CBD for Car Sickness in Dogs

April 08, 2023
Medically reviewed by James Davis, PharmD
CBD for Dog Car Sickness

Why owners are supporting their pet’s well-being with Relievet products

  • Vet and Pharmacist approved holistic products

  • Unparalleled customer support

  • Small Batches made on-site in the USA

Learn More

There’s nothing better than taking your best four-legged friend to the park, hiking trail, or camping for the weekend! And your dog loves spending time with you too - once they’re out of the car. But the journey itself can be nauseating and stressful on dogs, especially dogs that suffer from car sickness and/or anxiety triggered by car rides.

What Is Car Sickness?

Car sickness is caused when the brain is overstimulated by sensory inputs that contain conflicting information. It receives signals from the inner ears, eyes, and nerves in the joints and muscles, and it uses these to calculate what is happening to and around the body. When riding in a vehicle, some of these signals don’t seem to line up.

One common example of motion sickness occurring in humans is when you are trying to read in the car. Your inner ear senses motion, but your eyes and body do not sense the same signals. This conflicting information can trigger an onset of nausea, loss of appetite, or vomiting. It can help to look out the front of the car for a while because it gives your brain more consistent, harmonious series of signals.

In dogs, the brain works the same way to interpret signals about motion and location. As their human, your trouble is not being able communicate to them what is happening or how to calm down. If you have a puppy who is experiencing car sickness, they may grow out of it as their inner ear finishes developing, but some dogs never outgrow the effects.

How Do I Know If My Dog Has Car Sickness?

Some symptoms of car sickness in dogs are also symptoms of anxiety. The good news is that CBD can relieve both ailments, whether your dog’s symptoms are caused by car sickness, car anxiety, or anxiety brought on by the discomfort of car sickness.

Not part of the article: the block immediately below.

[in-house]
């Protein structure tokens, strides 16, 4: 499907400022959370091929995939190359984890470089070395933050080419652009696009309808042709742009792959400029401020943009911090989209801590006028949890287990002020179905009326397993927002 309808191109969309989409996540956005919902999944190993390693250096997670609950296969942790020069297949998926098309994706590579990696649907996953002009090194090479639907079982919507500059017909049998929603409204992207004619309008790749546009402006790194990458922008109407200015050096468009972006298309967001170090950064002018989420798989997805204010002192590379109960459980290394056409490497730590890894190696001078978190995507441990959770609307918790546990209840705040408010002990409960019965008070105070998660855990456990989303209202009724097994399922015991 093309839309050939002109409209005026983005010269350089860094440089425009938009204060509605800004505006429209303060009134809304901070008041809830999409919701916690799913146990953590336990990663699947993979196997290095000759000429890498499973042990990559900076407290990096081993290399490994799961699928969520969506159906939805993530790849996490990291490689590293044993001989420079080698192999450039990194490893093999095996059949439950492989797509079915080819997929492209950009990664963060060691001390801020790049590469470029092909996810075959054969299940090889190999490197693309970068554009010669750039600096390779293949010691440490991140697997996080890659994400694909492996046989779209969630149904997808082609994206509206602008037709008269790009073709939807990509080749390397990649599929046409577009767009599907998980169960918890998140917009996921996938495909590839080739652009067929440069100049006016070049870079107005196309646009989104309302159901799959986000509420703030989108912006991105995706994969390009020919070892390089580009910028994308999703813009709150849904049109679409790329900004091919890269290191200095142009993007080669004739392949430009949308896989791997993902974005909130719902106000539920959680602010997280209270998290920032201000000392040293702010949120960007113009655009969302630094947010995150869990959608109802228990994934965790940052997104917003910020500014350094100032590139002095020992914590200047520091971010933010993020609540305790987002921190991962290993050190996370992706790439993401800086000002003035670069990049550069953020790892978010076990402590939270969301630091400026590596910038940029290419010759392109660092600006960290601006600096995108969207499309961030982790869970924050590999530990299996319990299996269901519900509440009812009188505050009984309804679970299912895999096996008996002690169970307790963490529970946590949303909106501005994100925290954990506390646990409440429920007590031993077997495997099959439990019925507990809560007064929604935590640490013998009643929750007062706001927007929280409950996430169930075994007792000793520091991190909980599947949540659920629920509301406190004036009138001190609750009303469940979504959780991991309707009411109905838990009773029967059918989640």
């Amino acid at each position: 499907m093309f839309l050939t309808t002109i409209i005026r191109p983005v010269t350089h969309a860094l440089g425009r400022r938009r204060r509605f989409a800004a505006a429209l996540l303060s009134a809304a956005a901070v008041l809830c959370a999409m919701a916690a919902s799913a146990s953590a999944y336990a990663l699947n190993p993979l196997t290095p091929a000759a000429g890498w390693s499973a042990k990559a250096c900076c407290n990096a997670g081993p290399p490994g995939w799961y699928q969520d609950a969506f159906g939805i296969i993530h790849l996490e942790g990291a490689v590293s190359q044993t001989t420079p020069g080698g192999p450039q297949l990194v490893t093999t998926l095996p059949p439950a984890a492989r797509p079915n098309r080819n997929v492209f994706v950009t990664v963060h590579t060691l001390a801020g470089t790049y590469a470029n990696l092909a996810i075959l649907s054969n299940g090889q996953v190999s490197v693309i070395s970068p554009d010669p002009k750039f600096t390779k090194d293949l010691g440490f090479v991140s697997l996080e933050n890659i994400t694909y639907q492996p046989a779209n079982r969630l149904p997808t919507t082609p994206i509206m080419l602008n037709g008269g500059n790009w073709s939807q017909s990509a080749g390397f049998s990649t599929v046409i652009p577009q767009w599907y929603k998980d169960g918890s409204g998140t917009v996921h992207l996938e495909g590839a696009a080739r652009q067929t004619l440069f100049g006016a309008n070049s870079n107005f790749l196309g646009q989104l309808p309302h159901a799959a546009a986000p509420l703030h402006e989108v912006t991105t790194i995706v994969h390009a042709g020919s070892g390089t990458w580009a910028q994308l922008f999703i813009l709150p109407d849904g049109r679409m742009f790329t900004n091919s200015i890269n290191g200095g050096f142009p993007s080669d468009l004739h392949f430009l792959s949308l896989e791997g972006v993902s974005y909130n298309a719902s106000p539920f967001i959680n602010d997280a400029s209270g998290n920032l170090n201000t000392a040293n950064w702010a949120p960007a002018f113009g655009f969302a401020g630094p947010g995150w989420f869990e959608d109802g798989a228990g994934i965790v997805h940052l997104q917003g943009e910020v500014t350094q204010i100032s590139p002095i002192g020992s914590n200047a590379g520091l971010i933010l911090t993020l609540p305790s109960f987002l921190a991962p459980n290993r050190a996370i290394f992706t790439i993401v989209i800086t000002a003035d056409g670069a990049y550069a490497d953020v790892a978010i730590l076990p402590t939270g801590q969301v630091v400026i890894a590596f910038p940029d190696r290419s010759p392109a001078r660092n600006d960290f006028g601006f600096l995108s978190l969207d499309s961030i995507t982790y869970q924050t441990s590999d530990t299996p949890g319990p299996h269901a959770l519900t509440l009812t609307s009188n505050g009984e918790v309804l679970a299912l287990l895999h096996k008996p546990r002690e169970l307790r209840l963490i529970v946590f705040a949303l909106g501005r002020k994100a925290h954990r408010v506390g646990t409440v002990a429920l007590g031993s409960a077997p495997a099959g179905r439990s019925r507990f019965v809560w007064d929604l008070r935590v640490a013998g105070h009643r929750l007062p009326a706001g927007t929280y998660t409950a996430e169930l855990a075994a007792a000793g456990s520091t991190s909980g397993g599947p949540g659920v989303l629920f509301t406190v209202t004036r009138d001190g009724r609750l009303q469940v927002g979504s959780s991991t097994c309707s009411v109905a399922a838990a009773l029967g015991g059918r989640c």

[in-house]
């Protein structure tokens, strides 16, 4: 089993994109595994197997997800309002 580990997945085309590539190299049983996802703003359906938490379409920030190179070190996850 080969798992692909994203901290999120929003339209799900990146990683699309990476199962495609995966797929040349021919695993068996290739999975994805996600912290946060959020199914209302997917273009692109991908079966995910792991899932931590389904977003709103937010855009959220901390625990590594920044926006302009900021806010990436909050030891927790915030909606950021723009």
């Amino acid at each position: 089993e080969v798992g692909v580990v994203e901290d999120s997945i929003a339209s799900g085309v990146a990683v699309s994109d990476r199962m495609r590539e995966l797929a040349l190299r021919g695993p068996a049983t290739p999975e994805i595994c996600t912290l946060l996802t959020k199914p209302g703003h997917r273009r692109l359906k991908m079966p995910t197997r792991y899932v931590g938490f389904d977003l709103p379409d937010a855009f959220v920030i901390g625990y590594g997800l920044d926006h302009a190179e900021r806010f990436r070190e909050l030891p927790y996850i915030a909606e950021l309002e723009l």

Signs and Symptoms

  • Your dog may shake or shiver as though they are cold. Dogs often do this when uncomfortable or anxious. If there is a human passenger in the back seat, offering a reassuring hug may help, but if the discomfort is too great this will not stop the symptom. Sometimes this can backfire by reinforcing the response as well.
  • Pacing back and forth from window to window incessantly, or even spinning in circles in the back seat, is another symptom. They may also briefly sit or lie down on the seat, only to jump back up and begin pacing a few seconds later.
  • Whining is one way for your pup to express that they are uncomfortable or unsure of what is happening. This author has a boxador (boxer/laborador) who doesn’t typically make much noise, but she has learned to yawn when she needs to whine because it makes a similar sound. Every dog will find their own way to express their needs and concerns.
  • Your dog may start panting and/or drooling as they become more uncomfortable or nervous.
  • An upset, gurgling stomach, or possibly even vomiting, is a fairly certain way to diagnose your dog’s car sickness. If your dog is prone to these symptoms in the car, you can be confident that road trips make them miserable.
  • If the car ride is long enough, your dog’s stomach may become so upset that they begin experiencing diarrhea. Nobody wants things to get to that point.

An added concern is that, if these symptoms are left alone, it can cause the potential of distracted driving. It’s hard to keep your focus on the road when your pup is struggling and you can’t help.

How Is Car Sickness Treated?

  • You can always try to keep your dog at home, but even if you are able to minimize the number of car rides your dog experiences, there are some trips that are unavoidable.
  • Letting some fresh air in the car can help settle an uneasy stomach, but this may not solve the problem or even be a feasible option depending on the weather.
  • Antihistamines have been used to treat car sickness in both humans and dogs for years by helping the body and brain regulate a sense of balance. They block histamines from delivering the contradicting signals that cause nausea, so they should be taken before the trip starts. Side effects of common anti-nausea antihistamines, like Dramamine, may include dry mouth and drowsiness.